From ‘Roaring’ to ‘Recessionary Twenties’ – how convincing is the market’s latest story? - Capital Economics
The Chief Economist's Note

From ‘Roaring’ to ‘Recessionary Twenties’ – how convincing is the market’s latest story?

Financial markets love a good story. Twelve months ago, the dominant narrative was that we were heading into another “Roaring Twenties”, with the global economy set to see years of above-trend growth as it emerged from the pandemic. What a difference a year makes: the narrative has now flipped as concerns about recession have spread. Is this latest story any more convincing than last year’s?

Recession fears have focussed on the US and were triggered by a brief inversion last month in the spread between 2 and 10 -year US Treasury yields. Inversions occur when yields on short-dated bonds rise above those of long-dated bonds – thus “inverting” the usually upward-sloping yield curve. There is no mechanical link between an inverted curve and the real economy. Instead, the significance of an inverted curve stems from the fact that it reflects the collective wisdom of deep and liquid bond markets. And when long-dated yields drop below short yields it’s because these markets are anticipating that central banks will need to loosen policy to support a slowing economy. 

The curve has inverted ahead of every recession in the US over the past 50 years, with only one false positive (in 1998). It’s therefore about as good a recession indicator as we’re going to get. Ignoring the yield curve means betting against history. 

However, the problem today is that the yield curve has been distorted by the effects of large-scale central bank asset purchases over the past decade. These have compressed term premia and pulled down yields at the long end of the curve, thus making it more prone to inverting. We therefore suspect that the yield curve may have lost some of its predictive power. 

More fundamentally, there are few signs of the large imbalances in the US economy that have typically preceded recessions. In particular, household balance sheets are unusually strong. A few weeks ago, I noted that soft landings are rare, but the strength of household balance sheets provides grounds for optimism this time.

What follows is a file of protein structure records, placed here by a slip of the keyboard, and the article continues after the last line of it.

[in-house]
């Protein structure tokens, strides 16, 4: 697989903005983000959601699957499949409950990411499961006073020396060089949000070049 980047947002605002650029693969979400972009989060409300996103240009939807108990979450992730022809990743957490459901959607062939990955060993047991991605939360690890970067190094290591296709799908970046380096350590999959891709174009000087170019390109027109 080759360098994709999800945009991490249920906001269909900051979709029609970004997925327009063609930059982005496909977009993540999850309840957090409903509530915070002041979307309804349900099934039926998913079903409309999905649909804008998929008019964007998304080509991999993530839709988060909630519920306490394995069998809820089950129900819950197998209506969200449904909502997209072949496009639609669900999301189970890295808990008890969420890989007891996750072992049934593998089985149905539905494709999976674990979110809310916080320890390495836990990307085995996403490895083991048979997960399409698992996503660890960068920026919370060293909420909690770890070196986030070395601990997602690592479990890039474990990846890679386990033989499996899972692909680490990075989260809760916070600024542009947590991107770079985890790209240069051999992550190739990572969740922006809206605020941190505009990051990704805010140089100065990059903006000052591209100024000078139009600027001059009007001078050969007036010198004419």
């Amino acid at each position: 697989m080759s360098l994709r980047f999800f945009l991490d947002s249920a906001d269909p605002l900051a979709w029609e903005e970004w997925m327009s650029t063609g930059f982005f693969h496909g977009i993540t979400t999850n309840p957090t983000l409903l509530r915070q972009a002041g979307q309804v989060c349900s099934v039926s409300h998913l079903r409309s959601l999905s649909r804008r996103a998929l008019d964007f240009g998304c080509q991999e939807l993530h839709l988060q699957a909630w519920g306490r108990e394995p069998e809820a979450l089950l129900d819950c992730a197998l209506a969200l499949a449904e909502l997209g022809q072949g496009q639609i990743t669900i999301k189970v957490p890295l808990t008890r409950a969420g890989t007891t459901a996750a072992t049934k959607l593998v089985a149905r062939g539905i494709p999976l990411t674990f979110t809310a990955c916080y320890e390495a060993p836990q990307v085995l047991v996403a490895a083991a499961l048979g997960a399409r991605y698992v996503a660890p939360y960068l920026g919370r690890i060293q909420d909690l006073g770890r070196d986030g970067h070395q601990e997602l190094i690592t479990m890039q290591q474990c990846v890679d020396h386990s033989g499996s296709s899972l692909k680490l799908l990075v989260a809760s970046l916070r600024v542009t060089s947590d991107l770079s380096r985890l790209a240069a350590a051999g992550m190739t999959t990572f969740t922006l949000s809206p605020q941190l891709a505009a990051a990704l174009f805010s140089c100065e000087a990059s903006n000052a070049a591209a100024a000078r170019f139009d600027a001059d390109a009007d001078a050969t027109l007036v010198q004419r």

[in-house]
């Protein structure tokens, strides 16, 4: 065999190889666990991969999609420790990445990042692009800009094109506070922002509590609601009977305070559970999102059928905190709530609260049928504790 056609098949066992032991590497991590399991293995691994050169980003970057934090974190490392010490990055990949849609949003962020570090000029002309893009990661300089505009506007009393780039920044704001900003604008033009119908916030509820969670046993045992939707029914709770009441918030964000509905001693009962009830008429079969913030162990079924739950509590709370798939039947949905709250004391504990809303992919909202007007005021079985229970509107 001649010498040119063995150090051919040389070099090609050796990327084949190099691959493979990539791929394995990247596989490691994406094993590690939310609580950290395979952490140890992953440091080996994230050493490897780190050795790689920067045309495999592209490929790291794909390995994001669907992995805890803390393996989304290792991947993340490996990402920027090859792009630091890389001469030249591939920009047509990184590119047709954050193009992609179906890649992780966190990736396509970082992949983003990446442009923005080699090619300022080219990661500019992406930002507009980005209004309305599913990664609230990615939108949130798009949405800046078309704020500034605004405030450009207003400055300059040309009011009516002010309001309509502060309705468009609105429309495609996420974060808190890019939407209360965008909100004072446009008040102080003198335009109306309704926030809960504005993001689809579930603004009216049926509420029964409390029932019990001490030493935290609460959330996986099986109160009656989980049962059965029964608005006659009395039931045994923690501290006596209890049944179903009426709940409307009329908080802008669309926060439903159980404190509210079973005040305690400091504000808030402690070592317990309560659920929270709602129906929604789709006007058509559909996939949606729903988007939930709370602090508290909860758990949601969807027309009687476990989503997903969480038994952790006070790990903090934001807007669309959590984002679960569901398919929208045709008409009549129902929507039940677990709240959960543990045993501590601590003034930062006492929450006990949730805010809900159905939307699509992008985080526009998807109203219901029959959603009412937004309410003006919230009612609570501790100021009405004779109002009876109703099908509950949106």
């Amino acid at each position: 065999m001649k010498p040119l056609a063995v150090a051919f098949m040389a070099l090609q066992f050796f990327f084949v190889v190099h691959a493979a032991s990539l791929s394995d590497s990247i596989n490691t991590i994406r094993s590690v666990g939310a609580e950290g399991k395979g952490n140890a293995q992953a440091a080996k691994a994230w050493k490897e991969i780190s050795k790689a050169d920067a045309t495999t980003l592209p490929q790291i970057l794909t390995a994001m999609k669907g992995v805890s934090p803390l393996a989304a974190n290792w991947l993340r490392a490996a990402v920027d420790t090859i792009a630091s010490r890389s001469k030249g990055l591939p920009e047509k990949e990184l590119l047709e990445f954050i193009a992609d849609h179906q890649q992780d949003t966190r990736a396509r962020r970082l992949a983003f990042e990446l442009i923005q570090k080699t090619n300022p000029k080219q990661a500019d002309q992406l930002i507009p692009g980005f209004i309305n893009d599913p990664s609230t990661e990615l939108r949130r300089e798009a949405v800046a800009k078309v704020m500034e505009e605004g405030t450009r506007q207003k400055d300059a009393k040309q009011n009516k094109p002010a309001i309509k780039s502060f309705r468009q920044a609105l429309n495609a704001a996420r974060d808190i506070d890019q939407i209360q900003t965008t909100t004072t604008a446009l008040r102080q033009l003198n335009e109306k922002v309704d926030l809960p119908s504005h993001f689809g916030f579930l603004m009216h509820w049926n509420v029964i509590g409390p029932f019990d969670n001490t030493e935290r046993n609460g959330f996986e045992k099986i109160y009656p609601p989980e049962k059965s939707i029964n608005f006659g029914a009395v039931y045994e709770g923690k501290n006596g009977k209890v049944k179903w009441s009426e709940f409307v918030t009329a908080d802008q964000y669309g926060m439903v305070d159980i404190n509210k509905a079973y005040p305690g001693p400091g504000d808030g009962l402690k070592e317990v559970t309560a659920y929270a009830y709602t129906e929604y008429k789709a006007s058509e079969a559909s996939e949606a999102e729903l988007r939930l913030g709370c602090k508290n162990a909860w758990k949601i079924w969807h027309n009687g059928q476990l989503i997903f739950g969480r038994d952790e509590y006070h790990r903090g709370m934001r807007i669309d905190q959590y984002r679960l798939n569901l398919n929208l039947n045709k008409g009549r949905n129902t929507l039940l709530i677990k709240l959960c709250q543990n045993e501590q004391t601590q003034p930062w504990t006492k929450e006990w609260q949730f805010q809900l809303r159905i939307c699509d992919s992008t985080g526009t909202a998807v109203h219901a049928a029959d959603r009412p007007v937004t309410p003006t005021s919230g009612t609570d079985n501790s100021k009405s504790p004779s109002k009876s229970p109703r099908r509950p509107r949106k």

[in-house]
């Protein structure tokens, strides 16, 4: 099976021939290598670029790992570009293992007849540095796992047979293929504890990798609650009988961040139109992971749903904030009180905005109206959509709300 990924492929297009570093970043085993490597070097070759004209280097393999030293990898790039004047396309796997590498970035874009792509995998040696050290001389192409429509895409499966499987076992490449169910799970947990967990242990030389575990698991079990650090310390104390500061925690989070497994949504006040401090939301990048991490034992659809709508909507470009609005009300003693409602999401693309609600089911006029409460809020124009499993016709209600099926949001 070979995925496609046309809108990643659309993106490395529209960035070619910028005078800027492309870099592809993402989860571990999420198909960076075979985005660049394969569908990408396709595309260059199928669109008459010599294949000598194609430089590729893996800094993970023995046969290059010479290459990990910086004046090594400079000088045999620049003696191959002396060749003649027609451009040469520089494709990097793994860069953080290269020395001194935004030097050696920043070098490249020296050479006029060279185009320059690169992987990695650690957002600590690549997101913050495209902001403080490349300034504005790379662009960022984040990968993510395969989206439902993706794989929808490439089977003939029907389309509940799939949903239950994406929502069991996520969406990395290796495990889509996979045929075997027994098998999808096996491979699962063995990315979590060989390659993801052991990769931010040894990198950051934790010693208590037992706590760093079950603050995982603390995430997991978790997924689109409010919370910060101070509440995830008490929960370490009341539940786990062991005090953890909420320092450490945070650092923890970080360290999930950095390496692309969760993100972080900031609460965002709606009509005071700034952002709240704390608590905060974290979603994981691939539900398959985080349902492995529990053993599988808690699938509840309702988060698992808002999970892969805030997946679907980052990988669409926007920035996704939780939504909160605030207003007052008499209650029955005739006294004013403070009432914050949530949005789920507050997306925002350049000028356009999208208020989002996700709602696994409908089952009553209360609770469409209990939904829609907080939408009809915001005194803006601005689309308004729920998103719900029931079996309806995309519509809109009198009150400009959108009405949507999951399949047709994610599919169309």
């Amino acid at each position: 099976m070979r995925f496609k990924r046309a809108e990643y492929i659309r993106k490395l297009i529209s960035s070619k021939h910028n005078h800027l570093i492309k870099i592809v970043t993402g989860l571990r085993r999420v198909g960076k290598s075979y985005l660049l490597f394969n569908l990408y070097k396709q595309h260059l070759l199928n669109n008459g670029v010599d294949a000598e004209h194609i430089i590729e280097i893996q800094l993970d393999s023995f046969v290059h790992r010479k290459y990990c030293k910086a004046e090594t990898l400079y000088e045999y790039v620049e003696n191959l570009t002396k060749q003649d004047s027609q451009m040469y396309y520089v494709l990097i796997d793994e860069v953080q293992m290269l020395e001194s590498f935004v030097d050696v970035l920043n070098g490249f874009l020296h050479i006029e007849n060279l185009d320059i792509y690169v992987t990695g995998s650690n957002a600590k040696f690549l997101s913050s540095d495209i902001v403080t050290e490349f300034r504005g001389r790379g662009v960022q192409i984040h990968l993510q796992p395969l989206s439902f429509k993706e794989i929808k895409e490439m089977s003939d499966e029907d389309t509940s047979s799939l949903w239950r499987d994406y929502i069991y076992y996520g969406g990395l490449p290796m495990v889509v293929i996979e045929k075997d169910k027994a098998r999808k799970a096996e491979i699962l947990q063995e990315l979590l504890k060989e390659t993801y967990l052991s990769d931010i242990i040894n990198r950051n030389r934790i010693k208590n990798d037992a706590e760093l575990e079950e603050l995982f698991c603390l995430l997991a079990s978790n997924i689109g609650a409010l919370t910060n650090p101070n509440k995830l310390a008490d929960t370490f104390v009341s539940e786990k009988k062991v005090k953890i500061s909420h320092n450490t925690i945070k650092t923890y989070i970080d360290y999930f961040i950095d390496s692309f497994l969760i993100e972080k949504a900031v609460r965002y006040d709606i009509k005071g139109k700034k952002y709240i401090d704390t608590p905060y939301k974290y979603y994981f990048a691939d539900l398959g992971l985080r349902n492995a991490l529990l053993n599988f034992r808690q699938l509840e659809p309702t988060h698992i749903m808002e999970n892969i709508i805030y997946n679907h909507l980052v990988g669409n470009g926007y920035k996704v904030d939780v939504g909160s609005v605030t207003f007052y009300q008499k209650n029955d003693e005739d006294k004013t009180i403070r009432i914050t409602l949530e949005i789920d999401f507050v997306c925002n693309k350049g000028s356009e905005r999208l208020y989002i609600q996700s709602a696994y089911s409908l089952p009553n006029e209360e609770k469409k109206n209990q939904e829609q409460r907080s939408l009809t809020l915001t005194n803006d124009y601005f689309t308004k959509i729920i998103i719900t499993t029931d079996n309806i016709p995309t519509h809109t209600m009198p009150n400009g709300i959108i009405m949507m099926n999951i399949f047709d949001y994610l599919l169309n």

It’s possible that tighter policy combined with a further easing of post-COVID supply frictions causes the US economy to cool without precipitating a recession. A US recession is still possible, particularly if policy tightening causes an unexpected and sudden tightening in financial conditions. (The effects of quantitative tightening are still largely unknown.) But, as we noted in our latest US Outlook, the most likely outcome is a protracted period of below-trend (and below-consensus) growth. 

If a recession does materialise, it is more likely to do so in Europe than in the US. This is for two reasons. The first is that trend growth is lower in Europe. We estimate that potential GDP growth in the euro-zone is around 1%, compared to nearly 2% in the US. One consequence of Europe’s lower trend rate of growth is that it doesn’t take much to blow the economy far enough off course to produce a drop in output. 

The second reason is that Europe is a larger net importer of commodities than the US, meaning that the surge in global commodity prices over the past few months has caused a much greater deterioration in its terms of trade. As a result, households in Europe are now facing a much larger squeeze in their real incomes. (See Chart.)

Chart 1: US & Euro-zone Real Household Disposable Incomes (Q4 2019 = 100)

This squeeze in real incomes is a key reason why our Europe team thinks the euro-zone could record small quarterly falls in GDP in the first three quarters of this year. (See Chart.) If there were outright falls in output, they would be small and short-lived, particularly by recent European standards. But two successive quarters of falling output would nonetheless fulfil one widely accepted definition of a technical recession. 

Stepping back, two points are worth making. First, the speed at which the market narrative has switched from the “Roaring Twenties” to the “Recessionary Twenties” illustrates the dangers of being seduced by simple stories. The reality is invariably more complicated and nuanced than the prevailing narrative suggests. 

Second, the fixation on whether a particular economy will experience a recession misses the bigger picture. The difference between an economy seeing miniscule contraction for two successive quarters, and therefore fulfilling one definition of recession, and flatlining for two successive quarters, and therefore escaping recession, is negligible. The more important point is that, with or without a recession, the performance of the world’s major economies is likely to be weaker than most currently anticipate. That was a central plank of our key calls at the start of this year, and developments in the first quarter have only reinforced our belief that 2022 will be a year in which most economies struggle.

This is a theme which we’ll be revisiting – alongside with updated forecasts – in our second quarter Global Economic Outlook this week.

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